Second experiments

The next time I went out shooting film this was a lot easier than previously. This was because I had made lots of mistakes on the last experiments, from this I was able to change and learn from them. So far I have developed the film and it is drying but from what I have seen so far on the negatives looking at them in front of the light they already look better than last time.

I am just waiting to go back and make contact sheets as that is when you can really see if the film has been developed well and if the pictures have been exposed properly with the right shutter speed.

The problem with this time shooting film was the processing of the negatives. This was because I found it hard loading the film into the spindle and the tank was broken. This made me worried about whether the film would be eddected and not be properly developed. This is another reason to why I need to make a contact sheet and then go on to making prints. This then will show me whether the film is correct and if the pictures will come out correctly.

The actual shooting of the film however was a lot simpler and easier as I had practiced with the camera and looked up tutorials and other blogs which gave explanations as well my own previous experimentation and figuring out when I made mistakes. This made me better equipped to be taking pictures and made me calmer when taking pictures as i knew more about what I was doing.

For this second set of experiments I took pictures around my garden as well as around Plymouth town centre. This was another thing that got better after the first experiments, my confidence with taking pictures out in public. Instead of being shy and taking bad pctures because you do not want to be obvious and get stared at but because of this project I have gained confidence and have been able to take good pictures because the pictures matter more than what people think of me. This means that the overall quality of my pictures have improved.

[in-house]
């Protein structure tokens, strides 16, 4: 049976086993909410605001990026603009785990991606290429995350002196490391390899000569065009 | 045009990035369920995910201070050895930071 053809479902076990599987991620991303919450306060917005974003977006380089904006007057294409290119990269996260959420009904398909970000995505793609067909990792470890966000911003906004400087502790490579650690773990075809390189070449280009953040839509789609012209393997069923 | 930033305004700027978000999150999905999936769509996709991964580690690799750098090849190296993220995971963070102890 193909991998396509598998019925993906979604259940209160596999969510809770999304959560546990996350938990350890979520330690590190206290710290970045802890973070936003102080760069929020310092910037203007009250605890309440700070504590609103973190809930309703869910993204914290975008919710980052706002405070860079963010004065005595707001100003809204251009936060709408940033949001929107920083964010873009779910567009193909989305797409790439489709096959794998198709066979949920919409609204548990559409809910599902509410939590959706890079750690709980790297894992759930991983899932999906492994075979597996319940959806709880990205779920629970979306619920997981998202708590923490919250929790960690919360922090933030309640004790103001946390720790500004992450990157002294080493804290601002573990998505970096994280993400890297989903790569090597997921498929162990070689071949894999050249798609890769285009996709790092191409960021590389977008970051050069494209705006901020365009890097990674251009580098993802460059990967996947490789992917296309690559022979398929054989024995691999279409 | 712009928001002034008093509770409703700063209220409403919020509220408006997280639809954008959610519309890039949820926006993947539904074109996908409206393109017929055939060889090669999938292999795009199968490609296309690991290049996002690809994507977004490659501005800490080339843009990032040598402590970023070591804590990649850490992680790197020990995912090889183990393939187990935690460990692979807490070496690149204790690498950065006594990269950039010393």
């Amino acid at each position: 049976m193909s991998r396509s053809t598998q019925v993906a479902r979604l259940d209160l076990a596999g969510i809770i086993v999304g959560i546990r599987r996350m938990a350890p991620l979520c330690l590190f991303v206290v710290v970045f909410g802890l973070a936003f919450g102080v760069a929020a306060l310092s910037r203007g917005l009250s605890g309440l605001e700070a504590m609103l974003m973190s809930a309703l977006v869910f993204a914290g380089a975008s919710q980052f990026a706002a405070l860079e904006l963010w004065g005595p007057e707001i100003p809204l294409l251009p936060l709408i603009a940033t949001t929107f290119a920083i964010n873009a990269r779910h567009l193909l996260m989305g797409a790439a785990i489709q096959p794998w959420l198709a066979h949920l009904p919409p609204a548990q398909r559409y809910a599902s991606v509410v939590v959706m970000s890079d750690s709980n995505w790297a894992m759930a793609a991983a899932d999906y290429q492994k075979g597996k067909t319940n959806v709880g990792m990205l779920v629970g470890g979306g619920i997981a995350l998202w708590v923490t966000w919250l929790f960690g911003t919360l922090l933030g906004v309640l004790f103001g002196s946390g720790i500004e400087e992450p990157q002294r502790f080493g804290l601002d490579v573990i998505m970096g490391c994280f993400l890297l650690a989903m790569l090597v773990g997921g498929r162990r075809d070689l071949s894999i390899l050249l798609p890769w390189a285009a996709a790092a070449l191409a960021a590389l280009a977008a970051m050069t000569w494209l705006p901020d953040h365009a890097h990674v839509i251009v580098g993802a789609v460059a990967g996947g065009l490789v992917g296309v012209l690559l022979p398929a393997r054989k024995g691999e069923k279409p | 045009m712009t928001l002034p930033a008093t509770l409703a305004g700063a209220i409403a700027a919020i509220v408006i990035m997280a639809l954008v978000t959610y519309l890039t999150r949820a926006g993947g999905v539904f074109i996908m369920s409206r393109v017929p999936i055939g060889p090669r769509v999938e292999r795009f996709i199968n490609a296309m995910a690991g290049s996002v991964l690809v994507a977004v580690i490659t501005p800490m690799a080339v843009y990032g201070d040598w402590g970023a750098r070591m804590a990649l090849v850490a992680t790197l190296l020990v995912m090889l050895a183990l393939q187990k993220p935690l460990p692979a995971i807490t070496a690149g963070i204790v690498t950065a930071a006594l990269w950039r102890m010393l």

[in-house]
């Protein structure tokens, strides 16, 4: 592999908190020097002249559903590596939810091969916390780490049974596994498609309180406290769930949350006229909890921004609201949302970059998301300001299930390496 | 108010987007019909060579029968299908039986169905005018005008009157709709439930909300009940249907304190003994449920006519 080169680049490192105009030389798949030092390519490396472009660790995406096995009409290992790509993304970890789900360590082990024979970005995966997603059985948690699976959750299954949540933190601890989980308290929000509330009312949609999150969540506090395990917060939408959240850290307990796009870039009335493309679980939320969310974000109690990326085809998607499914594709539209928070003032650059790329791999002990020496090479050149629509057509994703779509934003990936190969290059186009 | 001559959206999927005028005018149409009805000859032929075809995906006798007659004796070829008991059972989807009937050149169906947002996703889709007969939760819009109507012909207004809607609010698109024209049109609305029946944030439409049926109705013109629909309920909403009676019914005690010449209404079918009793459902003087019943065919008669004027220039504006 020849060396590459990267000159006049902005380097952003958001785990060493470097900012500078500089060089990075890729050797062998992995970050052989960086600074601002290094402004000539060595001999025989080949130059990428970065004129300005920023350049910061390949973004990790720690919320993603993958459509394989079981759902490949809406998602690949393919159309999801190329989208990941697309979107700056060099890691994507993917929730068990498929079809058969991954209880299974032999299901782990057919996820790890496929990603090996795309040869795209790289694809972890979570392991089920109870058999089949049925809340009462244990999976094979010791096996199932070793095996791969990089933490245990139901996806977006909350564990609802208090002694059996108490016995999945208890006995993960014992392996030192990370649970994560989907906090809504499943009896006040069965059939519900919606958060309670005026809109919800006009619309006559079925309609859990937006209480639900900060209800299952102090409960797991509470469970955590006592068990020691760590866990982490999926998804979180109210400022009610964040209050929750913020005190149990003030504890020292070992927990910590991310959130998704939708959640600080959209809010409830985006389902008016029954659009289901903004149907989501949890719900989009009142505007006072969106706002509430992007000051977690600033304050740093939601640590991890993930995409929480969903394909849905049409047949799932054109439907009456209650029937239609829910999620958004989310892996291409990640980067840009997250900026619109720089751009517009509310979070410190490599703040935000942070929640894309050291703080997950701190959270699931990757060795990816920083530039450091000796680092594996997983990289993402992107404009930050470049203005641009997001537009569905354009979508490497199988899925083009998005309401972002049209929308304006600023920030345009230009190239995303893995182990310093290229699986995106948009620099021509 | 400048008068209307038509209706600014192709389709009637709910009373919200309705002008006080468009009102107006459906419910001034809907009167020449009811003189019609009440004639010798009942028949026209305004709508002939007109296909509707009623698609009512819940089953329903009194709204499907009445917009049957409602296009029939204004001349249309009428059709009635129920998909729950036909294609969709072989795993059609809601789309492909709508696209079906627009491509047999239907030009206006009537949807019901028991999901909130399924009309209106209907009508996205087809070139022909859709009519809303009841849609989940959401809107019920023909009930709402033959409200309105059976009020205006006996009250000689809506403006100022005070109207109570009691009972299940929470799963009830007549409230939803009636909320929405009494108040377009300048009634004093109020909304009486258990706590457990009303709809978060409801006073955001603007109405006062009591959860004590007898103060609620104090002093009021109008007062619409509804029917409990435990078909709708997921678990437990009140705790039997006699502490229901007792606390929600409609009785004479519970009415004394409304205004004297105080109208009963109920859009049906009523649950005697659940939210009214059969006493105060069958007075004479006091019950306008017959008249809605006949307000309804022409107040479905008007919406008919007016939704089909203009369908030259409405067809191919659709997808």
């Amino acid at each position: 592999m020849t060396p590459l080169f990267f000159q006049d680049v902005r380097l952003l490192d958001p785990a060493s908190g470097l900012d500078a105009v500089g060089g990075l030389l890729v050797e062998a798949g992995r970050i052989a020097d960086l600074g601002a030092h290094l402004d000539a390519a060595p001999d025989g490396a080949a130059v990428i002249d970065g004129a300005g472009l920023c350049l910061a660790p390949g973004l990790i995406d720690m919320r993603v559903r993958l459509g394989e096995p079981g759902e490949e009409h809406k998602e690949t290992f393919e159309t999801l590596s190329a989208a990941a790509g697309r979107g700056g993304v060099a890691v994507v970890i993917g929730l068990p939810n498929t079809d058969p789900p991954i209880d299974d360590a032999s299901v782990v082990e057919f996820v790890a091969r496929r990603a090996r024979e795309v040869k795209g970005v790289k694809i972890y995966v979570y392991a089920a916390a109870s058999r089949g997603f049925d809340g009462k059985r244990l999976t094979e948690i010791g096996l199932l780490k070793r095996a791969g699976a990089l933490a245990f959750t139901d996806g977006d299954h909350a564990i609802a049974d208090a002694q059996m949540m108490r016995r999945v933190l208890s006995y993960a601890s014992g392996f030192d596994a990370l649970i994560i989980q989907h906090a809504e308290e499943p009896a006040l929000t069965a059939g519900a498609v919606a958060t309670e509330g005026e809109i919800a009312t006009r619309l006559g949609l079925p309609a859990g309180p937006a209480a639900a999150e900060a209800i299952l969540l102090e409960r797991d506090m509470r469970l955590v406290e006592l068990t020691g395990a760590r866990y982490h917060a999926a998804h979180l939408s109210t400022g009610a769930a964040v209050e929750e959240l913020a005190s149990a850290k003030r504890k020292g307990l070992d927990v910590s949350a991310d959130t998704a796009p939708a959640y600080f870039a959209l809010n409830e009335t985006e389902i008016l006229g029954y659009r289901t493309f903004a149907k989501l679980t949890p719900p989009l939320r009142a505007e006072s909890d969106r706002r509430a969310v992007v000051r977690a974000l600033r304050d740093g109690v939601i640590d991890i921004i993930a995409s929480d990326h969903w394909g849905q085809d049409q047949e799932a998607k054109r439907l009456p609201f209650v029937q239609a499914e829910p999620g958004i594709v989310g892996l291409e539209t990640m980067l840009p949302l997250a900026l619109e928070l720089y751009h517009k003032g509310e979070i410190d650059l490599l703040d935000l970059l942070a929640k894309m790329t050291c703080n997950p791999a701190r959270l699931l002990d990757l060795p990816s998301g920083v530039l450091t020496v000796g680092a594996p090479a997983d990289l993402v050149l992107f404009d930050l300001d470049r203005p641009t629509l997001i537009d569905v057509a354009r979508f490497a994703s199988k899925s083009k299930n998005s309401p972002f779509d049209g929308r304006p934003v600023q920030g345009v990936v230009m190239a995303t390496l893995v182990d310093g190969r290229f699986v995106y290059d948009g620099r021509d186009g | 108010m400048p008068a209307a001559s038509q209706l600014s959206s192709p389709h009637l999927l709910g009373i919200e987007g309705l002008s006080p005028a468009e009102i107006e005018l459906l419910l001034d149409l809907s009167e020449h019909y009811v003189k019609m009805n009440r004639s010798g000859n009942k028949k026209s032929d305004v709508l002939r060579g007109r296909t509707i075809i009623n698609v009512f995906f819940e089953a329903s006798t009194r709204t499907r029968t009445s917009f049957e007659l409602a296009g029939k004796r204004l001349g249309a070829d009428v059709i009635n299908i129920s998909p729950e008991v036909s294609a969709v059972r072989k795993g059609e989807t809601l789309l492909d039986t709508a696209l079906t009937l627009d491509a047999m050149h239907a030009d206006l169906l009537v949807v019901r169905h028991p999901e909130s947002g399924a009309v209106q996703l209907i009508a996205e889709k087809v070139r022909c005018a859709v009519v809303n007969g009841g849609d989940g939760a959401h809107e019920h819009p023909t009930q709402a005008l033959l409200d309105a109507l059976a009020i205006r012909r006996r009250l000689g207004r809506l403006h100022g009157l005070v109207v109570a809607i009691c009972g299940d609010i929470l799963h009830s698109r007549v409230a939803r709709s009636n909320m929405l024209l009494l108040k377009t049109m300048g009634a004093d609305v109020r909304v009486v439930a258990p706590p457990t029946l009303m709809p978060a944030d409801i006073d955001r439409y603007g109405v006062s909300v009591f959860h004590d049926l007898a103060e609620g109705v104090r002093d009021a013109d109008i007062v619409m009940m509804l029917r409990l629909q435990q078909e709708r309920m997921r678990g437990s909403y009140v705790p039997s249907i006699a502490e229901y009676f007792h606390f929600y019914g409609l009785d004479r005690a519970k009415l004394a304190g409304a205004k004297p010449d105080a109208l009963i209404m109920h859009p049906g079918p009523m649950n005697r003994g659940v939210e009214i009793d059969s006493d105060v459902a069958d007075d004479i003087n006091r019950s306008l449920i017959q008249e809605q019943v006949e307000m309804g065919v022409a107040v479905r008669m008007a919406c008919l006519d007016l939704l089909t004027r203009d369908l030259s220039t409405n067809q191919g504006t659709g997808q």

There is still a while left for this project and I still have experiments left to do before the project is over. Over this time I hope that my knowledge and techniques are a lot better and film processes come more naturally.

beginging

For this brief we have to create 4 black and white film prints, in the first experiments i worked out that exposure is key. If the aperture is wrong then your prints could be ruined and nothing will come out they will either be too light or too dark appearing either white or black. For me i over exposed my film and most of my pictures apart from a few came out black, barely recognisable if at all. This is so unlike digital which i am used to using, i found this hard because in a digital print you can see the image straight away after being taken and decide whether or not to re-print it. You could even take lots of pictures to make sure you get the right shot which can be looked at closer on the computer afterwards. This is very different to film which i found frustrating.

I don’t like waiting to see whether something worked or not. I am one of those people who take lots time taking lots of pictures just to make sure it is right, where as with film its like shooting blind! Not being able to see the final image until the very end, and even when the final image appears you cannot edit it without scanning the image in and digitally editing it.